The self-inspection is an integral part of UVM's Lab Safety Plan and follows UVM's Policy for Laboratory Health and Safety.

Each category on the self-inspection checklist has been detailed in the below sections. On the front of the form, make sure to complete the lab information. This can be especially usefull in shared laboratory spaces.

If there is any issue with a item from the checklist, please make note of it in the "NOTES" portion of the form. It is important to include the resolution to ensure that the problem has been rectified.

If your lab will be temporarily closed for any reason (e.g. field work, sabbatical, etc.), contact your Lab Safety Coordinator to arrange for temporary reduction in inspection requirements. It is very likely that a pared down inspection will be necessary to ensure the lab will be ready for use upon your return.

Annual Tasks

There are a number of tasks that should be completed at a minimum of once per calendar year:

Refresher training

Each year, the safety staff develops a refresher training for laboratory researchers that is required by everyone in the lab. It generally takes about 20-30 minutes to complete, and it reviews issues that have occurred over the last year and how to prevent them.

Defrosting freezers/refrigerators

To avoid dangerous ice buildup in freezers/refrigerators, it is important to defrost the appliance yearly. If your lab does not have access to a floor drain, make sure that the defrost water is controlled in order to avoid damage to the lab.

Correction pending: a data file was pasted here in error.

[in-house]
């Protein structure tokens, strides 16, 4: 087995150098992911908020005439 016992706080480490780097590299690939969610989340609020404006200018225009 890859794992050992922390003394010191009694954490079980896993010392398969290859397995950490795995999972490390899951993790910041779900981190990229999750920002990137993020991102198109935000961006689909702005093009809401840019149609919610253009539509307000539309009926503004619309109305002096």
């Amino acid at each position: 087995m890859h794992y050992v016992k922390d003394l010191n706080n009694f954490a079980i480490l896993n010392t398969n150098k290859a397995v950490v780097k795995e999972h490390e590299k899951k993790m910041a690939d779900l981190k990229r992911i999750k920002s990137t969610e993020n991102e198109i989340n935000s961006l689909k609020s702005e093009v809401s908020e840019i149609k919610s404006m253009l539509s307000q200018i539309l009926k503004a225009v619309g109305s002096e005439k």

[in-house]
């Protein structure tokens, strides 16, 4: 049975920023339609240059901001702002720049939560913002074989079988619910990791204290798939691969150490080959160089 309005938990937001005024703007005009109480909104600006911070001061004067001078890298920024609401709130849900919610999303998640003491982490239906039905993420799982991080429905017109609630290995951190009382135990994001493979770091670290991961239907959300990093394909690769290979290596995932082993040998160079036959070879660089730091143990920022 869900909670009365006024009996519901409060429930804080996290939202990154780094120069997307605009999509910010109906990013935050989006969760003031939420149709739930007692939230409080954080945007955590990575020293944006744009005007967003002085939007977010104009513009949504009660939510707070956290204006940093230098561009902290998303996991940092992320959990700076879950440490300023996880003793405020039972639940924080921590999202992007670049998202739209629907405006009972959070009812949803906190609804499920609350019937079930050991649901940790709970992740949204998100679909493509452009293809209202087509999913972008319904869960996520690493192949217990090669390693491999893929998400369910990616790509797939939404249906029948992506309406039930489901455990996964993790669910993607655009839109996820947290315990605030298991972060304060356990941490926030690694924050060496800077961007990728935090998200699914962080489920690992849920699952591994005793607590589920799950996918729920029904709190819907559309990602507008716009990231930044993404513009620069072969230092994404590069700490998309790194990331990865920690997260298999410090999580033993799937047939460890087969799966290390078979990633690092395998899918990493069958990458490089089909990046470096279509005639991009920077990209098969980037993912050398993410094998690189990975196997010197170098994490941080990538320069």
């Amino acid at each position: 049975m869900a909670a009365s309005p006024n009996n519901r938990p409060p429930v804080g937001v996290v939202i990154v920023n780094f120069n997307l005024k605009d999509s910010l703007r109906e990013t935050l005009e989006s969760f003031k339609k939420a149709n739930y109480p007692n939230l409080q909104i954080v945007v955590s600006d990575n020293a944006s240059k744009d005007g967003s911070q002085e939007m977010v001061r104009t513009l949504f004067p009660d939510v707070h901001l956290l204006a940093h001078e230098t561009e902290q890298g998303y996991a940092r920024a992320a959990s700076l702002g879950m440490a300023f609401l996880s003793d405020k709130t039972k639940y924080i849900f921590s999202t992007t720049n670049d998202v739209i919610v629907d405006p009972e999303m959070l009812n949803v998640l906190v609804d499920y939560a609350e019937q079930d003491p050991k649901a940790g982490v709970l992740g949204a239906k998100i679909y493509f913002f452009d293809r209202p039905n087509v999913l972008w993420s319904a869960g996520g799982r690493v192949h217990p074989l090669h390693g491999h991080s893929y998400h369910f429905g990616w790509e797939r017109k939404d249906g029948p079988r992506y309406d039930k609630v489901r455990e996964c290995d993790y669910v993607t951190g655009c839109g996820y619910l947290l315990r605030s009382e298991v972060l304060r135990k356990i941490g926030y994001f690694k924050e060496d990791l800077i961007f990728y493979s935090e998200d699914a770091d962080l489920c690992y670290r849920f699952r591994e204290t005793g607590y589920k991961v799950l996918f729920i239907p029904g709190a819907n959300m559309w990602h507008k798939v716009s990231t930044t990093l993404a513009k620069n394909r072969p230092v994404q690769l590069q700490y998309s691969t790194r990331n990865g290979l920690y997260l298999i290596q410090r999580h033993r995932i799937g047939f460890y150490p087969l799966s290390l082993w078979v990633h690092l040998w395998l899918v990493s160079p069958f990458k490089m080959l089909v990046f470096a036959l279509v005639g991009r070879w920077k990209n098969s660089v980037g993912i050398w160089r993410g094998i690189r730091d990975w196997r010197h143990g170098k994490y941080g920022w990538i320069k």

Archiving samples

Make sure to label research samples for archival storage as appropriate. If samples are no longer useful, and you wish to dispose of them, complete the research sample disposal form.

Reviewing lab chemicals

It is important to review lab chemicals periodically to avoid dangerous situations. Old containers may fail leading to spills of, and possible exposure to, chemicals. Old labels may degrade and become illegible creating unknown chemical wastes. If you find there are many chemicals that need disposal during your review, do NOT tag each container individually. Contact your Lab Safety Coordinator to help segregate and tag the waste.

Lab Registration and Notebook

The Lab Registry and online inventory must be updated a minimum of every 6 months, or whenever there has been a change in the lab. Visit the Lab Registry for more information, or go directly to updating your registry.

The Lab Safety Notebook should be updated anytime something changes in the lab or a new researcher joins the lab.

Emergency Preparedness

This section of the checklist is to make sure your lab is prepared for emergencies. If any task is unable to be completed, fix the issue or contact your Lab Safety Coordinator for help.

Physical Safety

Making the physical safety in the lab a priority can reduce easily preventable incidents like trips and falls. Identify the Hazards has more information about various physical hazards, such as ladders and ergonomics.

Below is more background about specific points on the checklist: